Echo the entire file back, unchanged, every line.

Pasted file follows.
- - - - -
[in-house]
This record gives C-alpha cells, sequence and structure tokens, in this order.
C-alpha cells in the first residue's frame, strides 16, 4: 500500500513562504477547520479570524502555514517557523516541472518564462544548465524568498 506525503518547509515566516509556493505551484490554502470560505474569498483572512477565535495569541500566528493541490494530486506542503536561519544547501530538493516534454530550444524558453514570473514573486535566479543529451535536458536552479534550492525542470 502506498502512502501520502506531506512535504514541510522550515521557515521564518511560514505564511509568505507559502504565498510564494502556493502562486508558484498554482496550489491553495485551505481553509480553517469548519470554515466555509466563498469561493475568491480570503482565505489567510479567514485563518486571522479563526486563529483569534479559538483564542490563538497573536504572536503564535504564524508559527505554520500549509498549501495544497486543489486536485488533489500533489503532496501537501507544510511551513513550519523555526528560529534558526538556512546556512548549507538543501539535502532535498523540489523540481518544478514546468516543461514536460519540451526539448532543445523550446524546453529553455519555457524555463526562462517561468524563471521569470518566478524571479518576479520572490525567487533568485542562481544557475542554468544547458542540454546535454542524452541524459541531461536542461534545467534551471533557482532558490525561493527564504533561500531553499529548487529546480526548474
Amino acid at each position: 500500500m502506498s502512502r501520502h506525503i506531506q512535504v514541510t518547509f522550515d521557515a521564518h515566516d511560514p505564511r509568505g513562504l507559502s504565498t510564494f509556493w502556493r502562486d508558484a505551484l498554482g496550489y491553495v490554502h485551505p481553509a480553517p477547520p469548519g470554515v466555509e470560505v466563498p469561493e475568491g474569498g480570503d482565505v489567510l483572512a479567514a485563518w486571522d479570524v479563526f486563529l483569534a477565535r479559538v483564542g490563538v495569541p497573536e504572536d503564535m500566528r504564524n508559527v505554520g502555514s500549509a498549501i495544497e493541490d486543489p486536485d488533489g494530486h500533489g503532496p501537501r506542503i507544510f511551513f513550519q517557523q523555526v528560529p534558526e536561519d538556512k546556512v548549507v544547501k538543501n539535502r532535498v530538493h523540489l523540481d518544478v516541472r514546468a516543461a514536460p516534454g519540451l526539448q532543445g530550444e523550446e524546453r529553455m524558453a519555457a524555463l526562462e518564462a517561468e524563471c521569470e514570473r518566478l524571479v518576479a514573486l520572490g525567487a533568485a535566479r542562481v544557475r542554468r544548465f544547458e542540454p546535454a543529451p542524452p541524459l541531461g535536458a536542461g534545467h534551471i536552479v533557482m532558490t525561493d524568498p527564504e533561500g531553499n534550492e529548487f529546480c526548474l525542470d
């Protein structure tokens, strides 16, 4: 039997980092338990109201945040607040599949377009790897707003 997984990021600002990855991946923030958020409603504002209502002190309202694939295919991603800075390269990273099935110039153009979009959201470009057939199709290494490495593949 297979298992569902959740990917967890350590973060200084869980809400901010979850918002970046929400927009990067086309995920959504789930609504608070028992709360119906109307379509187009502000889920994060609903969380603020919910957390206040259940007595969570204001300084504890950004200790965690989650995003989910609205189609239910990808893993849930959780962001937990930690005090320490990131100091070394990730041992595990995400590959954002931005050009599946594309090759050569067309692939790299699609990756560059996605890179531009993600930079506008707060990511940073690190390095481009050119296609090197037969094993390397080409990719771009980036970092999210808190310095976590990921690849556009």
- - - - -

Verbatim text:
[in-house]
This record gives C-alpha cells, sequence and structure tokens, in this order.
C-alpha cells in the first residue's frame, strides 16, 4: 500500500513562504477547520479570524502555514517557523516541472518564462544548465524568498 506525503518547509515566516509556493505551484490554502470560505474569498483572512477565535495569541500566528493541490494530486506542503536561519544547501530538493516534454530550444524558453514570473514573486535566479543529451535536458536552479534550492525542470 502506498502512502501520502506531506512535504514541510522550515521557515521564518511560514505564511509568505507559502504565498510564494502556493502562486508558484498554482496550489491553495485551505481553509480553517469548519470554515466555509466563498469561493475568491480570503482565505489567510479567514485563518486571522479563526486563529483569534479559538483564542490563538497573536504572536503564535504564524508559527505554520500549509498549501495544497486543489486536485488533489500533489503532496501537501507544510511551513513550519523555526528560529534558526538556512546556512548549507538543501539535502532535498523540489523540481518544478514546468516543461514536460519540451526539448532543445523550446524546453529553455519555457524555463526562462517561468524563471521569470518566478524571479518576479520572490525567487533568485542562481544557475542554468544547458542540454546535454542524452541524459541531461536542461534545467534551471533557482532558490525561493527564504533561500531553499529548487529546480526548474
Amino acid at each position: 500500500m502506498s502512502r501520502h506525503i506531506q512535504v514541510t518547509f522550515d521557515a521564518h515566516d511560514p505564511r509568505g513562504l507559502s504565498t510564494f509556493w502556493r502562486d508558484a505551484l498554482g496550489y491553495v490554502h485551505p481553509a480553517p477547520p469548519g470554515v466555509e470560505v466563498p469561493e475568491g474569498g480570503d482565505v489567510l483572512a479567514a485563518w486571522d479570524v479563526f486563529l483569534a477565535r479559538v483564542g490563538v495569541p497573536e504572536d503564535m500566528r504564524n508559527v505554520g502555514s500549509a498549501i495544497e493541490d486543489p486536485d488533489g494530486h500533489g503532496p501537501r506542503i507544510f511551513f513550519q517557523q523555526v528560529p534558526e536561519d538556512k546556512v548549507v544547501k538543501n539535502r532535498v530538493h523540489l523540481d518544478v516541472r514546468a516543461a514536460p516534454g519540451l526539448q532543445g530550444e523550446e524546453r529553455m524558453a519555457a524555463l526562462e518564462a517561468e524563471c521569470e514570473r518566478l524571479v518576479a514573486l520572490g525567487a533568485a535566479r542562481v544557475r542554468r544548465f544547458e542540454p546535454a543529451p542524452p541524459l541531461g535536458a536542461g534545467h534551471i536552479v533557482m532558490t525561493d524568498p527564504e533561500g531553499n534550492e529548487f529546480c526548474l525542470d
């Protein structure tokens, strides 16, 4: 039997980092338990109201945040607040599949377009790897707003 997984990021600002990855991946923030958020409603504002209502002190309202694939295919991603800075390269990273099935110039153009979009959201470009057939199709290494490495593949 297979298992569902959740990917967890350590973060200084869980809400901010979850918002970046929400927009990067086309995920959504789930609504608070028992709360119906109307379509187009502000889920994060609903969380603020919910957390206040259940007595969570204001300084504890950004200790965690989650995003989910609205189609239910990808893993849930959780962001937990930690005090320490990131100091070394990730041992595990995400590959954002931005050009599946594309090759050569067309692939790299699609990756560059996605890179531009993600930079506008707060990511940073690190390095481009050119296609090197037969094993390397080409990719771009980036970092999210808190310095976590990921690849556009």